Animal Career Secrets Explores Education Requirements & Salary Ranges

In this post at Animal Career Secrets get answers to some commonly asked questions about preparing for a career with animals. All content copyrighted 2007 by Diana L Guerrero. Some rights reserved.

There are always more questions to answer regarding how to prepare for a career with animals. One submitted question concerns education—just what is the difference between certifications and a degree, and what type of salary can be expected?

First a certificate is something you earn by completing a specific set of course work. Private programs often give them out and accredited colleges will also give them if you complete just the required courses within a certain program or major.

When students complete the required courses in the program and also any other general or special education requirements of the college, then they usually earn a specific degree. In today’s world it is best to at least earn a bachelors degree to remain competitive and you’ll need to make sure that your credits will transfer to the high institution if you plan on continuing. Just what degree will be the best for you may vary depending on the industry—but we can get into that in more depth later.

The tragedy of working in the animal field is that the salary is often pretty low. Here is how it works—the number of people seeking an animal career position is always high. Due to the demand, lower salaries are accepted—so the wages remain low. I remember one facility that still had the $7 per hour starting wage for over twenty years!

So just what type of salary you earn will depend on your experience, education, and the type of job you are seeking. In some cases you might luck out and land a position that is managed by a union—otherwise the results vary.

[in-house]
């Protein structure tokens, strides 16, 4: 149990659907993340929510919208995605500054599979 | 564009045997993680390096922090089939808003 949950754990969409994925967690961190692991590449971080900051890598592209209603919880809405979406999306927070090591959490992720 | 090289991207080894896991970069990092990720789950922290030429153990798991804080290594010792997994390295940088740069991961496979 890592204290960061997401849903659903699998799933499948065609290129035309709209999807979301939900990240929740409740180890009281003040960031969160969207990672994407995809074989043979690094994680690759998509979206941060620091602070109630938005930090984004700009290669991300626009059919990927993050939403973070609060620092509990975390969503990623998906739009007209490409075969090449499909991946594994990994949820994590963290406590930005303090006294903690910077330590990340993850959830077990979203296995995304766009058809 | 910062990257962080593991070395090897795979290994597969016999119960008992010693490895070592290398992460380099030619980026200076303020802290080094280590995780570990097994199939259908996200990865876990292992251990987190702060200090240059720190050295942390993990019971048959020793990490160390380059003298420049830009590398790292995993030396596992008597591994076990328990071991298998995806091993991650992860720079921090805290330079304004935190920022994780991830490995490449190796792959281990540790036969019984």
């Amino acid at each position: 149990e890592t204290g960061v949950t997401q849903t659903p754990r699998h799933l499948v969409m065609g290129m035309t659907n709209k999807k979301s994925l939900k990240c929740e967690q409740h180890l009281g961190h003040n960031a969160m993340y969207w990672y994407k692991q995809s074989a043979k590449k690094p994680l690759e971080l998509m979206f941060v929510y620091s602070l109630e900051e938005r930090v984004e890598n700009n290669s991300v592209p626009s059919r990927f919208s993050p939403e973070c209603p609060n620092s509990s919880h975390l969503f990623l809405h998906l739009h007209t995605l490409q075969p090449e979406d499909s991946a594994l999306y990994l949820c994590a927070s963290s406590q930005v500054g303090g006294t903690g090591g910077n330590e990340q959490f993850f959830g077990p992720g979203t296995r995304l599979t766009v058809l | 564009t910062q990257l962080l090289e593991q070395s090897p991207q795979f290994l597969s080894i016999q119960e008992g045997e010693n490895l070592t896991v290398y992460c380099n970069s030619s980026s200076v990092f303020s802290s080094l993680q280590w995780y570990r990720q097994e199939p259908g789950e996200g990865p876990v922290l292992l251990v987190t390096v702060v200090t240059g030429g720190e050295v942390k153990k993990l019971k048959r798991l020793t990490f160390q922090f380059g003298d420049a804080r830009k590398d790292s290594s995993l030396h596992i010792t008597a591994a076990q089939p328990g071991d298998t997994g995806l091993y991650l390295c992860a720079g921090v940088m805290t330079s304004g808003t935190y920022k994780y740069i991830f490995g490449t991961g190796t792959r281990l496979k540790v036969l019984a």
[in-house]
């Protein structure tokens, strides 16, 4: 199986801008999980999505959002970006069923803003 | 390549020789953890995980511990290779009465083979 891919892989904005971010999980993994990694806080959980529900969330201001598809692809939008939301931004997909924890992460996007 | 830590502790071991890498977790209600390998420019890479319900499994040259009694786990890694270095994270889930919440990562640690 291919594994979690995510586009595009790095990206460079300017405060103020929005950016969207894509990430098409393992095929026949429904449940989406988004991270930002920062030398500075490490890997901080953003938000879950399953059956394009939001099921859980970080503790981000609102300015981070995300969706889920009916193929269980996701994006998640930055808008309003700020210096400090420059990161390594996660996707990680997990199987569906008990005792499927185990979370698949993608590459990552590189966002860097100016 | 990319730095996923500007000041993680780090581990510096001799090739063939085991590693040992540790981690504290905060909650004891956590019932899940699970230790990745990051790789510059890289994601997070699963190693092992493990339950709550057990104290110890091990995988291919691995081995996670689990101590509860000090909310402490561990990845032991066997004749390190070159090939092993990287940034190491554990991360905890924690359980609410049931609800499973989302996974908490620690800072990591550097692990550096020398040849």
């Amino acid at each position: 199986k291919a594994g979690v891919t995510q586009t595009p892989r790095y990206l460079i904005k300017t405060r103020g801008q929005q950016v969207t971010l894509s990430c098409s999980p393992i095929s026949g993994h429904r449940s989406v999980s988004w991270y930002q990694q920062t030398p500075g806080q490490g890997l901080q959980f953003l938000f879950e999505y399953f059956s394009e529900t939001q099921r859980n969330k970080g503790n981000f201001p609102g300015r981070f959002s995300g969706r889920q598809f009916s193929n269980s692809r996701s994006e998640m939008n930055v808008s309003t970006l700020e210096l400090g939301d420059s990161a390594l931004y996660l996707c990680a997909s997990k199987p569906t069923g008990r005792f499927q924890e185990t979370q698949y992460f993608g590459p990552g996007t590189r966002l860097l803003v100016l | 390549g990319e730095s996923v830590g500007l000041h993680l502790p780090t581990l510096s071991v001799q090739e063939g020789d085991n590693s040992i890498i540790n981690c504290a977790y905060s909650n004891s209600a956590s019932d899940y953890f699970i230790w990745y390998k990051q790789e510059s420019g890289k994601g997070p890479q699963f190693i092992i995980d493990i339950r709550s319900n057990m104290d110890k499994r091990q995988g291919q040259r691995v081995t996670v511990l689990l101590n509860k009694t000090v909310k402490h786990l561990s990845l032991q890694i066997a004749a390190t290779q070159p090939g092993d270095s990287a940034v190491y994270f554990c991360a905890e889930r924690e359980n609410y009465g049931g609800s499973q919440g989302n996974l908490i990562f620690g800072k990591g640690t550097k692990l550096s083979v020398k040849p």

Estimates for starting salaries range from the upper teens into the mid twenties ($18,000- $24,000) per year according to one animal college program. Some companies may have starting wages on an hourly basis from $8.00 – $17.00 per hour.

So, most people are in the industry because of their love for animals—not for the money. It is great to find a balance. I remember being with the top primatologists in the field when one famous researcher said he envied me—I couldn’t believe it as he was working with some rare animals. His point was that I had the potential to make better money than he could—and he was tired of endlessly seeking grants to continue his work–a stressful endeavor as his projects could have ended at any time due to lack of funding!

There are some people who make $50,000 or more per year. Probably the largest growing area of the animal industry is the pet field because people’s pets have become furry family members and are treated like children. This will create a big demand for services.

I want to talk about a misconception rampant among those who want to work with animals—but it is time to log off so I will save that for another time.

Diana L Guerrero is an animal career specialist and has extensive experience in many areas of the animal world. A well known animal expert, she has worked professionally with animals for over thirty years. Guerrero is the author of several books and the host of the syndicated, Ark Animal Answers.

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